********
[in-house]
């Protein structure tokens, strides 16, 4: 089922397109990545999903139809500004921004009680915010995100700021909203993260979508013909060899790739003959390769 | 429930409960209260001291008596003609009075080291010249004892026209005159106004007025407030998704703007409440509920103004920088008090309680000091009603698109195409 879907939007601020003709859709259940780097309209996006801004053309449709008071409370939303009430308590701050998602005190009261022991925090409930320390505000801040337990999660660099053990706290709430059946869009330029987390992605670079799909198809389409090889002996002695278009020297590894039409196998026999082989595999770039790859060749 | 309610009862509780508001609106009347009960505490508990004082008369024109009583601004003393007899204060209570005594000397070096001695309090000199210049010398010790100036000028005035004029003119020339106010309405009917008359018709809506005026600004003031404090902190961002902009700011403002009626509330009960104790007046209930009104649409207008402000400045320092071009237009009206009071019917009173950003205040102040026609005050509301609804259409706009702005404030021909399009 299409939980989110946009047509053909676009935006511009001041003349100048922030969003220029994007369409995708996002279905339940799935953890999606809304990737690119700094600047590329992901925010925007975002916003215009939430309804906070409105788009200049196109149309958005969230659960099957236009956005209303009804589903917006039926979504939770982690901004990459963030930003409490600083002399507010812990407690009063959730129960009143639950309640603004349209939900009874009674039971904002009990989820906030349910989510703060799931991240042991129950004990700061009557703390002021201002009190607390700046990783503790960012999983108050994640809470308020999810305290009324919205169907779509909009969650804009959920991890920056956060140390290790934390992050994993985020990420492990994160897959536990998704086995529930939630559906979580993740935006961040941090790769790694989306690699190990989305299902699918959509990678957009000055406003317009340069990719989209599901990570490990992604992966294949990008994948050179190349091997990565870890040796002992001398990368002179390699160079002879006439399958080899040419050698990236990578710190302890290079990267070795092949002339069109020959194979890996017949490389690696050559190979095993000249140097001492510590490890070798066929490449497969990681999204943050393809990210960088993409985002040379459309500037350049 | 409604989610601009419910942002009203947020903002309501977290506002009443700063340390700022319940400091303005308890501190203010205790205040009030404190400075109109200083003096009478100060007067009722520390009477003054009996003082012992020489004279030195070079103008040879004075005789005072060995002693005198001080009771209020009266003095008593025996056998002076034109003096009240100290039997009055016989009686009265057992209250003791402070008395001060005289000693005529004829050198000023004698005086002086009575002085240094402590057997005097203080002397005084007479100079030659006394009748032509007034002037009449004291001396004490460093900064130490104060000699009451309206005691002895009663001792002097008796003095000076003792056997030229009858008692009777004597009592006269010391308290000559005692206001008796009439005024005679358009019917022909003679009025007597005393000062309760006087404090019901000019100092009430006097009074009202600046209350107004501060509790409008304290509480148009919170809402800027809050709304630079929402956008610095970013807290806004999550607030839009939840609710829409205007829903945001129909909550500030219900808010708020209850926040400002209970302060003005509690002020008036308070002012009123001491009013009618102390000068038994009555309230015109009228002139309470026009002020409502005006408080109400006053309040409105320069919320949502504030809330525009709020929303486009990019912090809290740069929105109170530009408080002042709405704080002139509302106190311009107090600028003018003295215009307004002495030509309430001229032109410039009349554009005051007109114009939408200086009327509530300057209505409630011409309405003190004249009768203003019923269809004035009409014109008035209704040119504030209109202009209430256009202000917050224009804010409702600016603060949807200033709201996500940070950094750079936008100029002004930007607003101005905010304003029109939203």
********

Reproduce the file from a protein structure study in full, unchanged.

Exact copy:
[in-house]
């Protein structure tokens, strides 16, 4: 089922397109990545999903139809500004921004009680915010995100700021909203993260979508013909060899790739003959390769 | 429930409960209260001291008596003609009075080291010249004892026209005159106004007025407030998704703007409440509920103004920088008090309680000091009603698109195409 879907939007601020003709859709259940780097309209996006801004053309449709008071409370939303009430308590701050998602005190009261022991925090409930320390505000801040337990999660660099053990706290709430059946869009330029987390992605670079799909198809389409090889002996002695278009020297590894039409196998026999082989595999770039790859060749 | 309610009862509780508001609106009347009960505490508990004082008369024109009583601004003393007899204060209570005594000397070096001695309090000199210049010398010790100036000028005035004029003119020339106010309405009917008359018709809506005026600004003031404090902190961002902009700011403002009626509330009960104790007046209930009104649409207008402000400045320092071009237009009206009071019917009173950003205040102040026609005050509301609804259409706009702005404030021909399009 299409939980989110946009047509053909676009935006511009001041003349100048922030969003220029994007369409995708996002279905339940799935953890999606809304990737690119700094600047590329992901925010925007975002916003215009939430309804906070409105788009200049196109149309958005969230659960099957236009956005209303009804589903917006039926979504939770982690901004990459963030930003409490600083002399507010812990407690009063959730129960009143639950309640603004349209939900009874009674039971904002009990989820906030349910989510703060799931991240042991129950004990700061009557703390002021201002009190607390700046990783503790960012999983108050994640809470308020999810305290009324919205169907779509909009969650804009959920991890920056956060140390290790934390992050994993985020990420492990994160897959536990998704086995529930939630559906979580993740935006961040941090790769790694989306690699190990989305299902699918959509990678957009000055406003317009340069990719989209599901990570490990992604992966294949990008994948050179190349091997990565870890040796002992001398990368002179390699160079002879006439399958080899040419050698990236990578710190302890290079990267070795092949002339069109020959194979890996017949490389690696050559190979095993000249140097001492510590490890070798066929490449497969990681999204943050393809990210960088993409985002040379459309500037350049 | 409604989610601009419910942002009203947020903002309501977290506002009443700063340390700022319940400091303005308890501190203010205790205040009030404190400075109109200083003096009478100060007067009722520390009477003054009996003082012992020489004279030195070079103008040879004075005789005072060995002693005198001080009771209020009266003095008593025996056998002076034109003096009240100290039997009055016989009686009265057992209250003791402070008395001060005289000693005529004829050198000023004698005086002086009575002085240094402590057997005097203080002397005084007479100079030659006394009748032509007034002037009449004291001396004490460093900064130490104060000699009451309206005691002895009663001792002097008796003095000076003792056997030229009858008692009777004597009592006269010391308290000559005692206001008796009439005024005679358009019917022909003679009025007597005393000062309760006087404090019901000019100092009430006097009074009202600046209350107004501060509790409008304290509480148009919170809402800027809050709304630079929402956008610095970013807290806004999550607030839009939840609710829409205007829903945001129909909550500030219900808010708020209850926040400002209970302060003005509690002020008036308070002012009123001491009013009618102390000068038994009555309230015109009228002139309470026009002020409502005006408080109400006053309040409105320069919320949502504030809330525009709020929303486009990019912090809290740069929105109170530009408080002042709405704080002139509302106190311009107090600028003018003295215009307004002495030509309430001229032109410039009349554009005051007109114009939408200086009327509530300057209505409630011409309405003190004249009768203003019923269809004035009409014109008035209704040119504030209109202009209430256009202000917050224009804010409702600016603060949807200033709201996500940070950094750079936008100029002004930007607003101005905010304003029109939203």